After the different game screens and randomly generated walls were in place, it was time to start creating the character. I hooked up the slide potentiometer to an Arduino circuit and established the communication to Processing. Since Processing would be able to read the values given by the potentiometer, I could have the movement of the character controlled by it. Since I didn’t know what my character was going to be yet, I used an ellipse in its place. The ellipse was fixed to a certain value on the x-axis, while its location on the y-axis was determined by the slide potentiometer.

                At this point, it became obvious that I needed to figure out what type of theme my game should have in order to make more progress. Lacking creativity in this department, I decided to browse EnvatoMarket and view the game sprites that could be used as my main character. This proved to be a great idea, as I was immediately overwhelmed by the number of options related to what I was searching for. After considering a variety of spaceships, planes, rockets and everything related, I decided to use a submarine as the main avatar. I chose this for a few reasons. First, the complicated generated walls that my game contained had to match with the theme. If I decided to go with the submarine, then the walls could be changed to rocks throughout a cave. Second, I had a lot of ideas for cosmetics that would work well if I was to go with an underwater-styled theme. Finally, I really enjoyed the animations that were included for the submarine. There were different images for levels of damage on the vessel, which I wanted to use for when the user collides with one of the obstacles. Once I made my decision, I purchased the rights to download and use this content, as well as a portfolio of similar-styled background layers from the same creator.  





              With the structure, core elements, controller input, and theme of the game established, I could finally start developing and altering further aspects of my game. Since this documentation is already ridiculously long, I’m going to skip most of the things I added during this period. I would like to include a few things which were very challenging and did not go the way I expected to though.

               A significant problem I encountered was related to the use of gifs in Processing. Since I had such cool little animations from purchasing the submarine game graphics, I really wanted to include them in some way. Using these animations was not as simple as it seemed, and after extensive research on forums and references, I realized that Processing no longer supports the use of .gif files. Furthermore, the downloadable library that solved this problem was no longer available, neither in the software itself or anywhere I came across online. I ultimately tried to overcome this problem by separating the images within the gif files and having them animate directly within Processing. I achieved this by having the images shift between one another based off intervals of milliseconds that passed. While the result was working, it had two major consequences. The first one I realized was that using this method caused the game to have lag, but I was able to slightly reduce this by increasing the intervals between shifts in the images. The second problem was much more severe- this method of animating the submarine massively complicated my desire to include the different levels of damage on the vessel. Since this is something that I thought was more important to include, I decided to exclude the animations with hopes to get back to it in the future.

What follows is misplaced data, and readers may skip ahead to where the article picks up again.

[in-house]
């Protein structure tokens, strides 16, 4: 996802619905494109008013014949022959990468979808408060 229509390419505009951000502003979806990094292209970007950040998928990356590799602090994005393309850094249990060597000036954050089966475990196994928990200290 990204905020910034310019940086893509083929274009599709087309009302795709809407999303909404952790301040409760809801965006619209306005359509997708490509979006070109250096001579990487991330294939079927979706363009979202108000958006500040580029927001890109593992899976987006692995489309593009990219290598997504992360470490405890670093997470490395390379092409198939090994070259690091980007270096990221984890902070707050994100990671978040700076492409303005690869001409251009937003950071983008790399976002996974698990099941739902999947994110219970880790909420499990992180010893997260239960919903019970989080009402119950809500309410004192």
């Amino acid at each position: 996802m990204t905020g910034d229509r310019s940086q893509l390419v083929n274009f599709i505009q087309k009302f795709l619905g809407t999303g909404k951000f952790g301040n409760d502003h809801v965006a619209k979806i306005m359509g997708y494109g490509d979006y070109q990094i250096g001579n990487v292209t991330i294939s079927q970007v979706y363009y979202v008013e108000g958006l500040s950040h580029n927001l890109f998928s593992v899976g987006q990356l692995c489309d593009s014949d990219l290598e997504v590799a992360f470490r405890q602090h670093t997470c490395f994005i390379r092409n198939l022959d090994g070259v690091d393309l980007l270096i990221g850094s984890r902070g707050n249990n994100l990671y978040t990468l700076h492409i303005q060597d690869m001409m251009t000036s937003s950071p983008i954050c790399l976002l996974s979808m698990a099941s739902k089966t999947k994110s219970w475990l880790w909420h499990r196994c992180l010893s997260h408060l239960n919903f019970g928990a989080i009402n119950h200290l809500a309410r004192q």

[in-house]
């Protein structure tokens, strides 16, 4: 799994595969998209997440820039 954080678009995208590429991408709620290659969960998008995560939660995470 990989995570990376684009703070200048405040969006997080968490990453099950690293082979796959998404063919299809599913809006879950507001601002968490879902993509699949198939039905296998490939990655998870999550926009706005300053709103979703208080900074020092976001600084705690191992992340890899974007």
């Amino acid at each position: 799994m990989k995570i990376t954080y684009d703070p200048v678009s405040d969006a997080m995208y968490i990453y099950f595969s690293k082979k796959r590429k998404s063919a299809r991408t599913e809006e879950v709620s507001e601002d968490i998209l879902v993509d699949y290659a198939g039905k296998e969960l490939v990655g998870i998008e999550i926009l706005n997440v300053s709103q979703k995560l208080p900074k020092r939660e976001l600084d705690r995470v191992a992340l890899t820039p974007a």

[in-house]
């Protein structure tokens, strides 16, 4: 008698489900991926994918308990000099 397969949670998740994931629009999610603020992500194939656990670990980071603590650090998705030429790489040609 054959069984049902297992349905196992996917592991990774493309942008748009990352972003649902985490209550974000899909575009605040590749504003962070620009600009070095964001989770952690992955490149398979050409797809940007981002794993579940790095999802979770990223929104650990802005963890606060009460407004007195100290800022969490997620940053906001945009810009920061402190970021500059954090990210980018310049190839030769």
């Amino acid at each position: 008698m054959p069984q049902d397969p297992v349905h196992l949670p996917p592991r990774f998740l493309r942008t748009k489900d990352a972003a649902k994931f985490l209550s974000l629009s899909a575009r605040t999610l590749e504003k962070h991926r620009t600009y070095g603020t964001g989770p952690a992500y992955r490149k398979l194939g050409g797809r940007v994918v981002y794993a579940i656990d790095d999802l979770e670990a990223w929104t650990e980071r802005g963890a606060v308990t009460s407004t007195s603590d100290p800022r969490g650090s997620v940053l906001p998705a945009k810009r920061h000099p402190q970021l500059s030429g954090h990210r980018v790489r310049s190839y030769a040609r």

Another major setback I encountered was during the later-stages of my game development. The code I used from the tutorial that generated the walls had them appear as black rectangles with rounded edges. When I chose to use an underwater-styled theme for my game, I intended to replace these rectangles with rocks, which would also be totally different shapes than rectangles. This problem I encountered was massively due to over estimating my ability to understand and alter the code for these walls when I would need to. Since I was finally at the point where it was appropriate to make this adjustment, I confidently scrolled down to the copied code from the tutorial. After hours of re-reading this section in the tutorial, countless forum posts, references on Processing’s website, and YouTube videos, I still couldn’t understand what was going on within the code. During this period, I made many attempts at making the changes I intended, but each one failed. Ultimately, I realized that changing the code from making randomly generated walls to randomly generated rocks was not possible with my current understanding of the language as well as the time restraints to complete this project. Regardless, my game massively depended on this element and it was too late to turn back. Since my previous intentions weren’t realistic, I decided my best option was to change the texture of the walls themselves. Even though they would still appear as out-of-place rectangles, I thought at least they could have the appearance of rocks. I somehow still had confidence in my ability to do this, since I thought it would be as simple as using the texture function on the already made walls. I was once again totally wrong, and I spent more hours trying to determine the vertex points of randomly generated moving rectangles. Eventually, I decided to just change the code from spawning randomly sized rectangles to randomly sized images of a cartoon-styled rock that I found would most closely fit into the theme.

            Although it worked, I wasn’t pleased with the result as it looked anything but natural within the game. Regardless, I was running out of time to complete my project, and I would have to leave this element how it was as there were countless more things I needed to accomplish.